Recruiting season for UC Davis students


Students take advantage of recruiters to secure future jobs, internships

In the midst of recruiting season, students are doing all they can to gain exposure to companies and lock down jobs or internships following the end of the school year. In addition to applying to companies online, students also have the opportunity to attend on-campus career fairs, often hosted by UC Davis, where company representatives come to campus to meet and network with students and alumni alike.

Speaking to recruiters may be one of the most effective ways for students to find potential jobs or internships, as students are able to directly make their mark on recruiters rather than have their resume and online application get lost in a sea of other applicants.

Jessica Hyunh, a UC Davis alumna, found luck in attending a UC Davis-hosted career fair. She noted that attending a career fair and talking to recruiters was much more effective in her job search than applying for jobs online, which tends to be the more traditional route of looking for opportunities.

“The job search was rough after graduation since I graduated in the fall instead of in the spring,” Hyunh said. “I didn’t find any jobs before I graduated; I actually didn’t start searching for a job until after graduation. Career fairs after graduation were super useful — that’s where I found my first job after college.”

Hyunh had a very positive experience talking to recruiters, as the recruiters she spoke to understood her intended professional route. She now works for Lending Club, a job she eventually received through initially attending a UC Davis career fair.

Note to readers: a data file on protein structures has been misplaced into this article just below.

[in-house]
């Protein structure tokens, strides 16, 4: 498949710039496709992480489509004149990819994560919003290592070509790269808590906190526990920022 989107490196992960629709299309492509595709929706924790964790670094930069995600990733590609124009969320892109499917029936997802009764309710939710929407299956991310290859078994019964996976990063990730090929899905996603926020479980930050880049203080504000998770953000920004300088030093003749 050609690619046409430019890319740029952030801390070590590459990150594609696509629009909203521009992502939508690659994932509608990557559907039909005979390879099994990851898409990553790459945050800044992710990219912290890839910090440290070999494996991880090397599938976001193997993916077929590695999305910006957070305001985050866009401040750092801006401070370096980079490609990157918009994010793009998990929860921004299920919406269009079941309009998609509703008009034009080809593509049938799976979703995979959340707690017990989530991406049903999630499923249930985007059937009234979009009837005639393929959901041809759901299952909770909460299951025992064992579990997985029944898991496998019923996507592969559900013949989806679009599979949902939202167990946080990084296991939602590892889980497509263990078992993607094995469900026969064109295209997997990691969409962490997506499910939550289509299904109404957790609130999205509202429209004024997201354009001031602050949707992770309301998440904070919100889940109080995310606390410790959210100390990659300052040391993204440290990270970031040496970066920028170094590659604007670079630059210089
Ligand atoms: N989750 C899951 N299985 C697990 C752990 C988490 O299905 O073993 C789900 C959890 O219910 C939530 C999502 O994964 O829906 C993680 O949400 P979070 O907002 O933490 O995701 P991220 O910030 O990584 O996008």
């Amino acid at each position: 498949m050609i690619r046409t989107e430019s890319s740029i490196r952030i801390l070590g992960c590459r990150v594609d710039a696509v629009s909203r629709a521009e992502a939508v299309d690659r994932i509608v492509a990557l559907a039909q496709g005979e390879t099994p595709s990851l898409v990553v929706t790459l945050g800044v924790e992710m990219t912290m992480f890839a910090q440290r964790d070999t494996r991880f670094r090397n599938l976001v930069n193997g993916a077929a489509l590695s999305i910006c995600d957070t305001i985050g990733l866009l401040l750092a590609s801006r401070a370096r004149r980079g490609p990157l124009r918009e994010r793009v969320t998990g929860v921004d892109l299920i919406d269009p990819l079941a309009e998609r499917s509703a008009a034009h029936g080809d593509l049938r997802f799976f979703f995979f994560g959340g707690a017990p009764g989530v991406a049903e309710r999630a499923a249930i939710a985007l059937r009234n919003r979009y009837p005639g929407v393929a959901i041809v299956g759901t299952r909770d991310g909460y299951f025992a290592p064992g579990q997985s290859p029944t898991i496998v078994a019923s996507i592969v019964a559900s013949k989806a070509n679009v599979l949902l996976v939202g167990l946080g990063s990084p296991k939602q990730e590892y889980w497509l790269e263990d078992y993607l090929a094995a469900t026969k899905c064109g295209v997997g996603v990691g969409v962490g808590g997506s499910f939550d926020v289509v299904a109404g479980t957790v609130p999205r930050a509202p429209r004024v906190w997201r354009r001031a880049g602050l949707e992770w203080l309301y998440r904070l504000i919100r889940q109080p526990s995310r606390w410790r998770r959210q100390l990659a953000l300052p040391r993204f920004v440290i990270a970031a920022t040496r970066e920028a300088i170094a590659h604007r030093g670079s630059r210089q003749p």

“I originally interviewed [at Lending Club] for a sales role and got rejected,” Hyunh said. “The recruiter understood that I didn’t really fit the sales route. Instead of letting me go immediately, she considered placing me in a different role. I interviewed again and I got the job [reviewing loans].”

Hyunh had vocalized that a position in recruiting was her intended career path. Lending Club offered her the chance to switch to a recruiting position after a year of working in the loans department of the company.

Some students take this opportunity to explore as many career fairs as possible by going so far as to travel to other colleges, such as UC Berkeley, to increase their exposure to recruiters and hiring companies.

Jeffrey Ge, a fourth-year managerial economics major, attends career fairs outside of UC Davis. Ge understands that other prestigious schools, like UC Berkeley, offer a wider variety of companies that may help him gain exposure to more potential job opportunities.

“The hardest part is [logistically] trying to get there and make everything work,” Ge said. “When I first talk to recruiters, I would say where I’m from and tell them that I’m from UC Davis. I would let them know that I understand that Davis isn’t the best at recruiting heavily, which is why I’m willing to go the extra distance to come to Berkeley. I know that Berkeley is a target school for specific fields.”

While Ge hasn’t yet found luck in attaining a job offer from these outsourced career fairs, he has found that recruiters have given him positive feedback for taking the initiative to attend a career fair so outside of his proximity.